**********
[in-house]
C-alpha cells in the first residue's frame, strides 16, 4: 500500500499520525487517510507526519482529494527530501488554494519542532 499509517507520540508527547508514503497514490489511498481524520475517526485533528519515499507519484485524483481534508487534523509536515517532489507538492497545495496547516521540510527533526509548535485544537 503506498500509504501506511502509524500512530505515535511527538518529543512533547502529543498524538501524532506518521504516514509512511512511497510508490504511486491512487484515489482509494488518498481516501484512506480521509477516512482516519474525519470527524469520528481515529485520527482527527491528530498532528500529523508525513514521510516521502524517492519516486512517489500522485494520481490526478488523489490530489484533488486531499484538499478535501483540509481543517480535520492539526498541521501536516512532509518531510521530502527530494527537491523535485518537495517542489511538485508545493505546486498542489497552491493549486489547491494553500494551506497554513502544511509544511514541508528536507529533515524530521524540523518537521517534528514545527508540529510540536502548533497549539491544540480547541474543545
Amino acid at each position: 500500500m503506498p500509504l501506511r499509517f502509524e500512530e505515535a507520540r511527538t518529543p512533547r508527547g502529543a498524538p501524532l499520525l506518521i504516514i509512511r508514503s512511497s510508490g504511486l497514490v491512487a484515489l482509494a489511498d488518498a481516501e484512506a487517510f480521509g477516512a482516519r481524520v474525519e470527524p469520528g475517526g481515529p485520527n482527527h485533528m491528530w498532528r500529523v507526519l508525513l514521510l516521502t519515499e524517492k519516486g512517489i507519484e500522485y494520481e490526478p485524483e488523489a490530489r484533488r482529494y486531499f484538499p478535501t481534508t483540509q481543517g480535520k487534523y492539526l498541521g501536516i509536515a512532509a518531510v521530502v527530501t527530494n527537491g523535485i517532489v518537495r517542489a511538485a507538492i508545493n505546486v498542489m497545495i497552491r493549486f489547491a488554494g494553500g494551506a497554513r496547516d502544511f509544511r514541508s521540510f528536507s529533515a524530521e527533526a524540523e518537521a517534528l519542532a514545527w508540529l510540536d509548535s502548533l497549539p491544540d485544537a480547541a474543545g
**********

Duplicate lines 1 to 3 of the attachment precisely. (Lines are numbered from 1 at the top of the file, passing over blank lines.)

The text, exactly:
[in-house]
C-alpha cells in the first residue's frame, strides 16, 4: 500500500499520525487517510507526519482529494527530501488554494519542532 499509517507520540508527547508514503497514490489511498481524520475517526485533528519515499507519484485524483481534508487534523509536515517532489507538492497545495496547516521540510527533526509548535485544537 503506498500509504501506511502509524500512530505515535511527538518529543512533547502529543498524538501524532506518521504516514509512511512511497510508490504511486491512487484515489482509494488518498481516501484512506480521509477516512482516519474525519470527524469520528481515529485520527482527527491528530498532528500529523508525513514521510516521502524517492519516486512517489500522485494520481490526478488523489490530489484533488486531499484538499478535501483540509481543517480535520492539526498541521501536516512532509518531510521530502527530494527537491523535485518537495517542489511538485508545493505546486498542489497552491493549486489547491494553500494551506497554513502544511509544511514541508528536507529533515524530521524540523518537521517534528514545527508540529510540536502548533497549539491544540480547541474543545
Amino acid at each position: 500500500m503506498p500509504l501506511r499509517f502509524e500512530e505515535a507520540r511527538t518529543p512533547r508527547g502529543a498524538p501524532l499520525l506518521i504516514i509512511r508514503s512511497s510508490g504511486l497514490v491512487a484515489l482509494a489511498d488518498a481516501e484512506a487517510f480521509g477516512a482516519r481524520v474525519e470527524p469520528g475517526g481515529p485520527n482527527h485533528m491528530w498532528r500529523v507526519l508525513l514521510l516521502t519515499e524517492k519516486g512517489i507519484e500522485y494520481e490526478p485524483e488523489a490530489r484533488r482529494y486531499f484538499p478535501t481534508t483540509q481543517g480535520k487534523y492539526l498541521g501536516i509536515a512532509a518531510v521530502v527530501t527530494n527537491g523535485i517532489v518537495r517542489a511538485a507538492i508545493n505546486v498542489m497545495i497552491r493549486f489547491a488554494g494553500g494551506a497554513r496547516d502544511f509544511r514541508s521540510f528536507s529533515a524530521e527533526a524540523e518537521a517534528l519542532a514545527w508540529l510540536d509548535s502548533l497549539p491544540d485544537a480547541a474543545g